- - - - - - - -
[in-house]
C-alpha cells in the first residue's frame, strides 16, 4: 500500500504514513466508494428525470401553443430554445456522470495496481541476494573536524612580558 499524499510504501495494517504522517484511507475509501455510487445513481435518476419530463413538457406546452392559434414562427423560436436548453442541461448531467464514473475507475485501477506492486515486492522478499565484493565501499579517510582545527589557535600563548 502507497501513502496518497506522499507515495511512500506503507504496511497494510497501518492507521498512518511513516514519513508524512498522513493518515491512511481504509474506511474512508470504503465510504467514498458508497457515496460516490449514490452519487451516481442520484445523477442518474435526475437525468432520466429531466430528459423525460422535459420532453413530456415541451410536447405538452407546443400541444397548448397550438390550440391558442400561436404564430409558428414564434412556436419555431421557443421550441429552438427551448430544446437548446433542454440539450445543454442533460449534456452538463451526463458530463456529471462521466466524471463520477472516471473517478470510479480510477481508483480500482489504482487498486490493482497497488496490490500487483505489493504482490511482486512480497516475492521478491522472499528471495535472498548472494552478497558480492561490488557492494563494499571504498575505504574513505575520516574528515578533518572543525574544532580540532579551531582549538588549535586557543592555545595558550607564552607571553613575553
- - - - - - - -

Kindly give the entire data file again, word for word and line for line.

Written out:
[in-house]
C-alpha cells in the first residue's frame, strides 16, 4: 500500500504514513466508494428525470401553443430554445456522470495496481541476494573536524612580558 499524499510504501495494517504522517484511507475509501455510487445513481435518476419530463413538457406546452392559434414562427423560436436548453442541461448531467464514473475507475485501477506492486515486492522478499565484493565501499579517510582545527589557535600563548 502507497501513502496518497506522499507515495511512500506503507504496511497494510497501518492507521498512518511513516514519513508524512498522513493518515491512511481504509474506511474512508470504503465510504467514498458508497457515496460516490449514490452519487451516481442520484445523477442518474435526475437525468432520466429531466430528459423525460422535459420532453413530456415541451410536447405538452407546443400541444397548448397550438390550440391558442400561436404564430409558428414564434412556436419555431421557443421550441429552438427551448430544446437548446433542454440539450445543454442533460449534456452538463451526463458530463456529471462521466466524471463520477472516471473517478470510479480510477481508483480500482489504482487498486490493482497497488496490490500487483505489493504482490511482486512480497516475492521478491522472499528471495535472498548472494552478497558480492561490488557492494563494499571504498575505504574513505575520516574528515578533518572543525574544532580540532579551531582549538588549535586557543592555545595558550607564552607571553613575553